What does that mean for those of us who want to see open development on those mainstream devices? Just like PCs still have options that don’t require UEFI Secure Boot we will continue to see options in the world of Android that will remain open. The first and most obvious will be the Nexus products. Because these are considered the development devices when it comes to Android, I can’t imagine a scenario where these will ever get locked down with no option to unlock it. What I do see happening with this model is the continuation of more open systems for features that cannot guarantee 100% secure functionality in that insecure environment. HTC looks to be continuing this model; Motorola was and hopefully will under its new ownership. LG also started this with the G4 and I hope that it will expand this year beyond the European model.
What if an OEM doesn’t want to work with the development community like this? To be rather blunt developers are going to have to bring their development to the OEM for approval. OEMs probably won’t always go along with it — if you’re a large enough organization you may find it possible with large enough licensing deal (and associated revenue). But that’s entirely their prerogative; after all, any custom ROM or recovery is essentially a competing function against what the OEM is likely already providing. Startups and growing companies may be okay with that risk as it allows them to increase their adoption rate.
Finding the same in a well established corporation such as Samsung is less likely as they have very little incentive versus the corporate buyers to open the system back up to the open source community. To do so actually exposes them to risks that they may not be even willing to take on any longer. An alternative would be allowing user-generated signatures to be added to the secure processes as approved; but how is this accomplished without some sort of control or overview by the manufacturer?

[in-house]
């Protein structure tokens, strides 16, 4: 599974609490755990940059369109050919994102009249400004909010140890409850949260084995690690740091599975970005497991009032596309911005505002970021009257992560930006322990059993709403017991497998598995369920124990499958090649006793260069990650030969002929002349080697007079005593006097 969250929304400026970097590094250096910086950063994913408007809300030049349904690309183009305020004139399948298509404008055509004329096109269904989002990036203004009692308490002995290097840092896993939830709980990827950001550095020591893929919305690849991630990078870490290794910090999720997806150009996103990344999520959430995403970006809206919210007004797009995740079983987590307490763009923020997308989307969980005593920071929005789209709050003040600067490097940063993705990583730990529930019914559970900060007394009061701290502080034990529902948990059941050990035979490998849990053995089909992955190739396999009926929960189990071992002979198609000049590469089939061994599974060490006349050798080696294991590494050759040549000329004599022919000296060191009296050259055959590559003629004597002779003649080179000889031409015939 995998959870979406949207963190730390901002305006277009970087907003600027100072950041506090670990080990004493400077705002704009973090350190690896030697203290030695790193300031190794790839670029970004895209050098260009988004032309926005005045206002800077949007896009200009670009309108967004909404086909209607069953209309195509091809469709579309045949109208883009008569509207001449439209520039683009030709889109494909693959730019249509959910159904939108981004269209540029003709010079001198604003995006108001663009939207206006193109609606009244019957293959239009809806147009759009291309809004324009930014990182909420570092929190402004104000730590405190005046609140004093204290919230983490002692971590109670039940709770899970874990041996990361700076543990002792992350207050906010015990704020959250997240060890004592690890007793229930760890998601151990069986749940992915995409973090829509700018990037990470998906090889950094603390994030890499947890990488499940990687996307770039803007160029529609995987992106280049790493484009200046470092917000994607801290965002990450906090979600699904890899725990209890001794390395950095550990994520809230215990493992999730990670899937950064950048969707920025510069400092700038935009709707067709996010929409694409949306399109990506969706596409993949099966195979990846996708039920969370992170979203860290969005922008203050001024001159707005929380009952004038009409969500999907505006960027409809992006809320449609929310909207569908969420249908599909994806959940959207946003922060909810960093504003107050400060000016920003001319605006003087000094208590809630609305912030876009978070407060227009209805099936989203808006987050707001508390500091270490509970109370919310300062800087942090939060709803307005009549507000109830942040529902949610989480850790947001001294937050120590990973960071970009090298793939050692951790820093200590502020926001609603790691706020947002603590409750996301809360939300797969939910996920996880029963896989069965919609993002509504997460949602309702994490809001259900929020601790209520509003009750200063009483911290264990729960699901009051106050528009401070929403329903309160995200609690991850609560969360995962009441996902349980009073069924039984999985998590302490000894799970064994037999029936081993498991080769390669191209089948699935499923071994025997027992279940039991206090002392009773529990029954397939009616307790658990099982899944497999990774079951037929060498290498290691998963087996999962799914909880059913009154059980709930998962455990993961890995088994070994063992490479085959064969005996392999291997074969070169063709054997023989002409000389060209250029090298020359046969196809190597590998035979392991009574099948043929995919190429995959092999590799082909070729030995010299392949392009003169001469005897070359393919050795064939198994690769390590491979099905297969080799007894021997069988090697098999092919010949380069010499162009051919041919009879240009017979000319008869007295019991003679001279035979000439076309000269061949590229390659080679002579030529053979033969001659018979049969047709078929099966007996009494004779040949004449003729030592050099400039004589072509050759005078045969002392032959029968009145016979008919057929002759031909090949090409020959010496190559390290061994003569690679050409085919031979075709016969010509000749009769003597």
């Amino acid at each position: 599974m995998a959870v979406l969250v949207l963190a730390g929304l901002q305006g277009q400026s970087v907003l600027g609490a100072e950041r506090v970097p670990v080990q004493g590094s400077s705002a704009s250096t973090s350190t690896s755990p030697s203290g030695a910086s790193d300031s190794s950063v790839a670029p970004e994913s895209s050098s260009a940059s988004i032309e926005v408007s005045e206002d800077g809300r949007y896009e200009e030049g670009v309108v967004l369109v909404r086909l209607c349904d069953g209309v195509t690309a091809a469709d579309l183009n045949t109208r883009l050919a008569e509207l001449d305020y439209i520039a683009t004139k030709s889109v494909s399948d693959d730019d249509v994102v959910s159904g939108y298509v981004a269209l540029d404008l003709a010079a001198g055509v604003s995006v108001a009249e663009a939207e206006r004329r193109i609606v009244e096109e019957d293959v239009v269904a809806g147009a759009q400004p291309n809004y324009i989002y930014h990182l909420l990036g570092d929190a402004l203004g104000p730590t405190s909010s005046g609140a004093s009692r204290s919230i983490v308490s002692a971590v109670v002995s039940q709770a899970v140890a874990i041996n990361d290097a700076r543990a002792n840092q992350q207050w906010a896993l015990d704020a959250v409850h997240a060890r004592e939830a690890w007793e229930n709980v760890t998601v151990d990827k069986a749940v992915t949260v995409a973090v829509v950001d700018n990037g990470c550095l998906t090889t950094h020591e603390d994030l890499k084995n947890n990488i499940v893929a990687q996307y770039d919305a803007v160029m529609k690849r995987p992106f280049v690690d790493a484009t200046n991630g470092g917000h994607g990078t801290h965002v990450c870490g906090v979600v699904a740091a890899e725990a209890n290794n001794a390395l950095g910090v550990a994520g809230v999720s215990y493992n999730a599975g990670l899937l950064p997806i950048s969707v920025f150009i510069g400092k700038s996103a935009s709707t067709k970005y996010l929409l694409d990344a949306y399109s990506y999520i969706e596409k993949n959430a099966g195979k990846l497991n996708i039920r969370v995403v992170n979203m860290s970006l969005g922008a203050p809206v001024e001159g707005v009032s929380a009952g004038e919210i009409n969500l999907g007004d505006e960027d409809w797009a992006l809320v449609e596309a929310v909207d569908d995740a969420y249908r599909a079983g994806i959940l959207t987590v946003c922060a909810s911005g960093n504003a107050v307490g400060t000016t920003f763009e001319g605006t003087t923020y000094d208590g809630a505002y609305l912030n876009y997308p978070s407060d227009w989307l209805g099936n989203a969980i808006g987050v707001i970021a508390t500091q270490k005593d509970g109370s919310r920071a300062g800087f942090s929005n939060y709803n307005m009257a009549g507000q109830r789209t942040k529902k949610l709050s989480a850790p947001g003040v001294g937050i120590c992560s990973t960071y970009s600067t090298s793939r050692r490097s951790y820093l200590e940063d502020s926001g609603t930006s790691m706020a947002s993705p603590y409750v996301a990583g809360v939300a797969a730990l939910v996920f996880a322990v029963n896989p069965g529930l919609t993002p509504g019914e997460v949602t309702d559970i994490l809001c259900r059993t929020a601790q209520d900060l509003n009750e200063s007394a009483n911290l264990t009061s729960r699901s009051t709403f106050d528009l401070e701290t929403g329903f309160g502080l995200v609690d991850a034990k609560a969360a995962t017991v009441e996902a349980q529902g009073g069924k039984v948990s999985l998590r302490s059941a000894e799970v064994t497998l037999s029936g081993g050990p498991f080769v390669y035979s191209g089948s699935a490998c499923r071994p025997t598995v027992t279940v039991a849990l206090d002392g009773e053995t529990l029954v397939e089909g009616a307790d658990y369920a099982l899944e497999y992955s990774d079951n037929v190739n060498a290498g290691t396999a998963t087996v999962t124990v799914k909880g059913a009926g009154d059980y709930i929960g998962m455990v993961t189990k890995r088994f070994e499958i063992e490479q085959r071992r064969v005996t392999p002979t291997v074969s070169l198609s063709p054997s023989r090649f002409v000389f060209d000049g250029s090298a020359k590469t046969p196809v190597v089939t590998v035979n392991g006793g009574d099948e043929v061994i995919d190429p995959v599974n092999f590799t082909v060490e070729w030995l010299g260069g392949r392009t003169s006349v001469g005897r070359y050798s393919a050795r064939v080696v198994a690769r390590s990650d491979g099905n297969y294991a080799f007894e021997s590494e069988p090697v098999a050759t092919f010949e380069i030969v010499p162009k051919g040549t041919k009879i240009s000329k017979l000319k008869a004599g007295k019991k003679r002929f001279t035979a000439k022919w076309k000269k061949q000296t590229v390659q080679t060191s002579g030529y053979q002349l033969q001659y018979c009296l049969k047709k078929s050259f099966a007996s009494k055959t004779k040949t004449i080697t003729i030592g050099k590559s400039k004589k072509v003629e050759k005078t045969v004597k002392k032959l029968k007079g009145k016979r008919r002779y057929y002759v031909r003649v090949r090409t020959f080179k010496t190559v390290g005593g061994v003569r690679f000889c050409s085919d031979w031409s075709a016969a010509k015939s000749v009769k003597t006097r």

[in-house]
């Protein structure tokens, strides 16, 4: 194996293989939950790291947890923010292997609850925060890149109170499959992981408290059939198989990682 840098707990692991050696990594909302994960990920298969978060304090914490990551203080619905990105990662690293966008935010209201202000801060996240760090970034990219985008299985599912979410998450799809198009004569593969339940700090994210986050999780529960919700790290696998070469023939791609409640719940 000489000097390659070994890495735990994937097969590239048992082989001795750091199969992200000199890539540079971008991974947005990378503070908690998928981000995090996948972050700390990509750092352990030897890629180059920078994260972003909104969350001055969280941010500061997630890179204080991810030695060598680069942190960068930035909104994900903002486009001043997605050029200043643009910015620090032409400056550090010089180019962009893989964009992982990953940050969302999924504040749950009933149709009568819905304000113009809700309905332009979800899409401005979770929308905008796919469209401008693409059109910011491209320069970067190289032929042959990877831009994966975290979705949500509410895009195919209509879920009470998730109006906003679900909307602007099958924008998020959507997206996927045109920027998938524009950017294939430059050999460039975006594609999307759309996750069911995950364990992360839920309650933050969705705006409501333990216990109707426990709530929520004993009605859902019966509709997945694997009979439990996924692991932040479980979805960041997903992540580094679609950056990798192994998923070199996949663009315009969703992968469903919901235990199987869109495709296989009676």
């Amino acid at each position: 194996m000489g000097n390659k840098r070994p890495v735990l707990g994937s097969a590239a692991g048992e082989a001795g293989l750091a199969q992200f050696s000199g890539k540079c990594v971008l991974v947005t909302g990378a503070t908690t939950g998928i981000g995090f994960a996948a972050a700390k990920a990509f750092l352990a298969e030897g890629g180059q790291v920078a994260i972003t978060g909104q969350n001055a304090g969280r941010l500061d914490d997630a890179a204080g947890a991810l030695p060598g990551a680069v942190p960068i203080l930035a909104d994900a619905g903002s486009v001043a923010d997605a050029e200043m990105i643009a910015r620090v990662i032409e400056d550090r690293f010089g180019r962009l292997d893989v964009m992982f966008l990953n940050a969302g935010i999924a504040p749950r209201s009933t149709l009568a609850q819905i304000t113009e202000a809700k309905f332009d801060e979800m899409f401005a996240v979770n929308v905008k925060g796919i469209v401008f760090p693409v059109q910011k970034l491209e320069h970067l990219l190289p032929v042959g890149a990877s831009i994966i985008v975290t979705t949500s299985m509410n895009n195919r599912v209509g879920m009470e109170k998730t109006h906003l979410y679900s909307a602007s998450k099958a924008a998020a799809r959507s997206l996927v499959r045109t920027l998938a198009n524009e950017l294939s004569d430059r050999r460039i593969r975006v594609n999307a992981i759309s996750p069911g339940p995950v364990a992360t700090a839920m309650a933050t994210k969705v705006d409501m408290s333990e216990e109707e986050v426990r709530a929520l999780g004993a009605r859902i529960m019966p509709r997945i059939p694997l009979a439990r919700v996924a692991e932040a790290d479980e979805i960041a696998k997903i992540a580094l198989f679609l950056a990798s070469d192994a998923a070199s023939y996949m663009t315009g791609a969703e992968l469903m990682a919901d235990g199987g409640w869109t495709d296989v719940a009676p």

If readers still disagree and think this is the wrong way, consider an alternative set of discussions: the ones within the security community. You might even see a few familiar names since several of our Recognized Developers and members participate there as well. Right now they are applauding the improvements to the ecosystem but still believe we have a long way to go to really ensure things are secure for end users. We see this in the blogosphere, constantly denouncing Android security flaws yet at the same time crying out against certain security features. A lot of that has to deal with proper updates and extended support for devices in the market. As long as all of the involved parties are struggling to keep up with this very basic (and necessary) security, it’s hard to imagine that they’re going to accept even more risk to support a small percentage of the overall Android population. It’s a hard pill to swallow, but the sooner we get past this the sooner we can engage these parties to see where we can fit into the ecosystem and work together.
So what do you think about the state of Android security and locked devices? Do you think the party is slowing coming to an end for many? Or do you think this is just a swing of the pendulum and we’ll see it swing back again towards a more open environment? Let us know below in the comments or feel free to continue the discussion with us on social media!